We’re finally starting to see the world kawaii revolution have an impact within Japan, but the support of public and private sectors to industries like tourism is critical.
DSC08013.jpg DSC08258.jpg
"Fruity's" Maho and Hazuki.
The Otaru-Sapporo Lolikawa Tourism project has been implemented and is now underway but the next important step is “continuity.” It has been four years since my global tour on the Kawaii Ambassador project and since then I’ve seen Japanese “kawaii” being used to promote various projects in more and more places, but if you look at it the other way around, it has taken four years just to get to this point. Nothing will ever begin unless you make the effort to get it off the ground, but it won’t continue either unless you put in the effort to keep it going. It’s easy to be critical of someone whenever they try and start something new, but we’re talking about Japan and the rest of the world here. We have to begin to understand how the rest of the world sees Japan and then use that as a model for our domestic projects. This is something that’s going to become more important to Japan from here on. The world sees Japan as a “kawaii” country. What’s wrong with that?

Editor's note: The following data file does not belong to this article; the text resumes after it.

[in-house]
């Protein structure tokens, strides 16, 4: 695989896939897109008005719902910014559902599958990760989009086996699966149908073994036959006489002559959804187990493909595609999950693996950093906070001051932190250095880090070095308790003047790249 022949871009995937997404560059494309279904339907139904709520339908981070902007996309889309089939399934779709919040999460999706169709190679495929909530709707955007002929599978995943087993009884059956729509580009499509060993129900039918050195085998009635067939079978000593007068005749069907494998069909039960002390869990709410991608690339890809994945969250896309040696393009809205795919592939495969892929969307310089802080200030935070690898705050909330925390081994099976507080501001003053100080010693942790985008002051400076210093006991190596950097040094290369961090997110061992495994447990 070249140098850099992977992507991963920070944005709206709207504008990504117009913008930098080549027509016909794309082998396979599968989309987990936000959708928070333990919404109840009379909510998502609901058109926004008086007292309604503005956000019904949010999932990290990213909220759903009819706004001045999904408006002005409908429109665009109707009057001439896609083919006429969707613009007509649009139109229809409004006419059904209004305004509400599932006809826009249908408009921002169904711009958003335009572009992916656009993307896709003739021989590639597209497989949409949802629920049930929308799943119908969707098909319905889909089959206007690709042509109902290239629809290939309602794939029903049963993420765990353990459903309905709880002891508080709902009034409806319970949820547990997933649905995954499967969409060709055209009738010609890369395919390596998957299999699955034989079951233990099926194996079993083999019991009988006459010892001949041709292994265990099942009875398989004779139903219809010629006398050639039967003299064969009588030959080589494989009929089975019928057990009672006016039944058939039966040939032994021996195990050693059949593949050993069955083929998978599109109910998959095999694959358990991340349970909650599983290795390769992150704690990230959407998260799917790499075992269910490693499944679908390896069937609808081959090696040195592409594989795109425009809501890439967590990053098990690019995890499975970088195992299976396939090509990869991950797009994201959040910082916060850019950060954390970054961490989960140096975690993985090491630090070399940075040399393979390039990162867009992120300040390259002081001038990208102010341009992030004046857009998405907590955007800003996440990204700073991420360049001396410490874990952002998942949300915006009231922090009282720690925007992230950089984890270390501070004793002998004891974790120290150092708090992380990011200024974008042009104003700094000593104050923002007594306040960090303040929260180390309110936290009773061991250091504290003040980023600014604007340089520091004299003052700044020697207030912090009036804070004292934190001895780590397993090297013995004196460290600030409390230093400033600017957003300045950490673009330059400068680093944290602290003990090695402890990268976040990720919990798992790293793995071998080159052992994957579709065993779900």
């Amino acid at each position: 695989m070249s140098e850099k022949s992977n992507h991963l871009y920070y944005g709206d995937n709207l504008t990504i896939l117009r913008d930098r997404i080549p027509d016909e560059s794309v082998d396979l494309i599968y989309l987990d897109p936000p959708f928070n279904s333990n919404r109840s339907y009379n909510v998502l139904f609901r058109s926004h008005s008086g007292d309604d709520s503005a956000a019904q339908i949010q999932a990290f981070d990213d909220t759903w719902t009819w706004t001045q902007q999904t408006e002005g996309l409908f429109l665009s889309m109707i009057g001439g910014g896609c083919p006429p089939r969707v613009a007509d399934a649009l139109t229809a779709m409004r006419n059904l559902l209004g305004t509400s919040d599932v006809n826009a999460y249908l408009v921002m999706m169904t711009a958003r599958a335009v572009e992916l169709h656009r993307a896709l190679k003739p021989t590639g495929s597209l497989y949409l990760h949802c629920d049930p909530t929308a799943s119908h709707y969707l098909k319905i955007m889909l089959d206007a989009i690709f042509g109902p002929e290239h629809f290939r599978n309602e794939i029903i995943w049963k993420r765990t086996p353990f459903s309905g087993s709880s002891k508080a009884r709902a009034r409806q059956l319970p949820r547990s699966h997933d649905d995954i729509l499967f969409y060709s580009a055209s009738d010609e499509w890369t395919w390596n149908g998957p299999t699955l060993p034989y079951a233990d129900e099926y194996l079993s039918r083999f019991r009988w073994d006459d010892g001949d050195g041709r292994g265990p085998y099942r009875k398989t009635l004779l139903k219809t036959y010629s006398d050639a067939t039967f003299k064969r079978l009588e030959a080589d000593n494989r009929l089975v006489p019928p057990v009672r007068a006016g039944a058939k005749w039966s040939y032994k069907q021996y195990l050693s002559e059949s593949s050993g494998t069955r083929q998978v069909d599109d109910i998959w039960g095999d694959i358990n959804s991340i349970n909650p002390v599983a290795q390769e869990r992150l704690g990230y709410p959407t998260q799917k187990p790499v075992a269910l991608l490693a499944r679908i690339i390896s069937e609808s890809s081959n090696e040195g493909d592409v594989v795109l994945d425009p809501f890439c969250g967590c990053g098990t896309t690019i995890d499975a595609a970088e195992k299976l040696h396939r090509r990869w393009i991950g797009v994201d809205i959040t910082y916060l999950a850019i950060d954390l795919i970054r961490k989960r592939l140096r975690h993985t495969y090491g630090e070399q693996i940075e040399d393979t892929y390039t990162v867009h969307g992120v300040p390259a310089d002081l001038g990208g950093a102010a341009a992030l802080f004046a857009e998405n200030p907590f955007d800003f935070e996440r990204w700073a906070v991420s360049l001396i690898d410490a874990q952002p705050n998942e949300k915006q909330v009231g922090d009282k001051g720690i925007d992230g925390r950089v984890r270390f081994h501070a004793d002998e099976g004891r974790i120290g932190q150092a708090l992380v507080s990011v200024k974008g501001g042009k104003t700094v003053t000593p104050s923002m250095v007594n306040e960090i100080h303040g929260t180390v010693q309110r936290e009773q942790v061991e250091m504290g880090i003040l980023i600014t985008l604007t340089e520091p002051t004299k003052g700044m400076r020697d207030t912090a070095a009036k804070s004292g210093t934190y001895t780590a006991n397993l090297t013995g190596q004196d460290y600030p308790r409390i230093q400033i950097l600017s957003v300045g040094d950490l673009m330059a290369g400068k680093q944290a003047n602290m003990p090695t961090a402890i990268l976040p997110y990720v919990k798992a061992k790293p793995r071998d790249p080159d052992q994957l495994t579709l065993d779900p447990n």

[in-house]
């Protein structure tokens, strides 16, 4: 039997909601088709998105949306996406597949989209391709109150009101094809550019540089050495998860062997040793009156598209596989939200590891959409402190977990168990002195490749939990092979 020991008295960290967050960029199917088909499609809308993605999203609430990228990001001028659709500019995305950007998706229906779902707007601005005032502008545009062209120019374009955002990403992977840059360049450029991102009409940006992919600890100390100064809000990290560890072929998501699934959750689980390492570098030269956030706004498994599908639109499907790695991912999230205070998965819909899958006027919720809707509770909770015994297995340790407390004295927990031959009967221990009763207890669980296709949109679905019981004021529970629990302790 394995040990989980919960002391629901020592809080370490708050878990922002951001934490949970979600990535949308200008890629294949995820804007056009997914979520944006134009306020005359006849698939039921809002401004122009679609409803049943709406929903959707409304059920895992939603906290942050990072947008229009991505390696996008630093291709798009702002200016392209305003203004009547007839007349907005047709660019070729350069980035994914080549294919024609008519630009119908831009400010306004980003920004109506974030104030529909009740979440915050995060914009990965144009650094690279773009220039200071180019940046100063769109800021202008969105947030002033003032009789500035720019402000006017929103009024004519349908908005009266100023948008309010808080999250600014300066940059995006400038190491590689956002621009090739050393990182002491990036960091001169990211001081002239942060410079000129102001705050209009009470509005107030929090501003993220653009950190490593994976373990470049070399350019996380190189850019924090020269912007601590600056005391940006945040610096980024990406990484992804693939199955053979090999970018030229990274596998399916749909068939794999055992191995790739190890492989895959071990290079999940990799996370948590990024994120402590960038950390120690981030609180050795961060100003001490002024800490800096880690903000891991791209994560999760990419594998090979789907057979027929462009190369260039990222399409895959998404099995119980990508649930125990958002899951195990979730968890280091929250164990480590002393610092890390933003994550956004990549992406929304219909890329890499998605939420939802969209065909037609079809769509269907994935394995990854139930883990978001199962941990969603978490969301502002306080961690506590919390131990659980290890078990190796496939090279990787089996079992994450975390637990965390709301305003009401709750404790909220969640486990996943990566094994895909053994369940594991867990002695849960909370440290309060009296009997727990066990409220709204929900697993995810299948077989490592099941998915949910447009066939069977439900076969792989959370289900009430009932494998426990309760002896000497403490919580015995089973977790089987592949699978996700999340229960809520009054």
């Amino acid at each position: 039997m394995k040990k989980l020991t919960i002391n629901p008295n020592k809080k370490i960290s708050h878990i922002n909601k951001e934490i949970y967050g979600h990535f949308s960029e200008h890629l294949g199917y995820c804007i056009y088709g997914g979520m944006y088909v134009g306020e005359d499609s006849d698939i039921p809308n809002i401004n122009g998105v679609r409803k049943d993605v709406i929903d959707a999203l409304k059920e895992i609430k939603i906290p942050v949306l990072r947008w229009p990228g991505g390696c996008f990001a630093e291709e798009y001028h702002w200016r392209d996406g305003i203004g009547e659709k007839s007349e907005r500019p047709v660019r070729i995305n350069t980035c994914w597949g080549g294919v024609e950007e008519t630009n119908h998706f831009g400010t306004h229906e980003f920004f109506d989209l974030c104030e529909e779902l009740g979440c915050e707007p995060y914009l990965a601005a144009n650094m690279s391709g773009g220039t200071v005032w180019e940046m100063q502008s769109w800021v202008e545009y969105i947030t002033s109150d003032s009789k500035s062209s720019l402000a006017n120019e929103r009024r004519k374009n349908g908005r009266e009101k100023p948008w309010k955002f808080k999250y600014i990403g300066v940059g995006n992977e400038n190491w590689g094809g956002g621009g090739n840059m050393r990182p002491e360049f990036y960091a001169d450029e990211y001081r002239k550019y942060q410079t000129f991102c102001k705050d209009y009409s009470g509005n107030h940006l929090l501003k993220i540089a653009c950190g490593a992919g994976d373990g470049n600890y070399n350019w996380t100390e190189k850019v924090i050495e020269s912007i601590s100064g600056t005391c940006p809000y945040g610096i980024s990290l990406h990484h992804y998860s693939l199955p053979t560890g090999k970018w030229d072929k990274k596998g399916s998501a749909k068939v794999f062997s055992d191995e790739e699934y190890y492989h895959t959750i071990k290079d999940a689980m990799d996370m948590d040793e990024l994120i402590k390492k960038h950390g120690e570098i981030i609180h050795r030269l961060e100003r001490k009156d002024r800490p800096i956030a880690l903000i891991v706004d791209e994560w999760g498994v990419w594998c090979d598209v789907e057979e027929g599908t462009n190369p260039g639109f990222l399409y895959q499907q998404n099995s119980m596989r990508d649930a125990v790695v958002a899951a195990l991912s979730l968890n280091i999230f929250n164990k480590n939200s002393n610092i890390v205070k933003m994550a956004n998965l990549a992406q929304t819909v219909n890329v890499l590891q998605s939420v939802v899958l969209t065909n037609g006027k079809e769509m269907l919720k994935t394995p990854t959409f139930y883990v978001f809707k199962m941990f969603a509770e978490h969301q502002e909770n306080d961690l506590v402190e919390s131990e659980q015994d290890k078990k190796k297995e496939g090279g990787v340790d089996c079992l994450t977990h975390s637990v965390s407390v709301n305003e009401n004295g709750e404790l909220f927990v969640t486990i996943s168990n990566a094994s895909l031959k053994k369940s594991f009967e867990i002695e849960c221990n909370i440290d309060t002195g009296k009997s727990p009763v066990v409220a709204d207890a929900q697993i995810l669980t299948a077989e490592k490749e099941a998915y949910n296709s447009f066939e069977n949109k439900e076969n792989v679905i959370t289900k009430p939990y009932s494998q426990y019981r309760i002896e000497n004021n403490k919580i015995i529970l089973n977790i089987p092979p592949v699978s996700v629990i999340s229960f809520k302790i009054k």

The other day, Aoki Misako took part in a photo shoot in Otaru and Sapporo, with local idols, Maho and Hazuki of “Fruity,” and I also went along.
You only need look at these photos too see just how well Otaru-Sapporo and lolita fashion go together.

※ Otaru-Sapporo Lolikawa Tourism official site: http://lolikawa.jp/
※ Otaru-Sapporo Monitor Tours feat. Aoki Misako and Kimura Yu: http://lolikawa.jp/monitor/




Google Bookmarks
A new article every Wednesday!
Next time: Interview with Takahashi Ai off the back of her concert in Bangkok
櫻井孝昌JAPAN!JAPAN!JAPAN! jpopculture.jpg 櫻井孝昌JAPAN!JAPAN!JAPAN!

Related Articles

feature lolita lecture
In this lecture series Misaoko Aoki is going to introduce lolita, its history and events.
JAPAN! JAPAN! JAPAN! - Back Number

Columnist: Sakurai Takamasa

櫻井孝昌.jpgContents Media Producer, author, journalist, managing director of Contents Street Inc. Chief Editor of iPhone magazine “Tokyo Kawaii Magazine” (ASCII Media Works), World Cosplay Summit Executive Advisor, Chief Researcher at Kodansha/Kodansha BC China Management Laboratory.
Cultural diplomat producing events in 103 cities in 24 countries. Books include “Galapagos-ka no susume”(Kodansha), “’Suteru’ de shigoto wa umakuiku”(Diamond-sha), “Nihon wa anime de saiko suru ”(ASCII Shinsho), “Sekai no kawaii kakumei ” (PHP Shinsho), and “Anime bunka gaiko ”(Chikuma Shinsho). Writes regular columns in the weekly magazine “ASCII” and Yomiuri Shimbun.

●twitter http://twitter.com/sakuraitakamasa/



  • Misako Aoki's Timeless Trip in Fukuoka
  • A Romantic Fukuoka Date with Xiao Xiao Bai ❤
  • That's why I always love you Fukuoka
  • オタクマップ
  • Fukuoka Ramen Map
  • Interview Now
  • Cosplayers Laboratory
  • D.I.Y. Ita-Goods (Special Otaku Lecture)
  • WFS


All the info. on asianbeat's present campaign!
  • * One reader has the chance to win a card signed by CAMELLIA FACTORY! Apply by 13 Feb 2022 (JST)!
  • STU48
  • * Two readers have the chance to win a card signed by STU48! Apply by 6 Feb 2022 (JST)!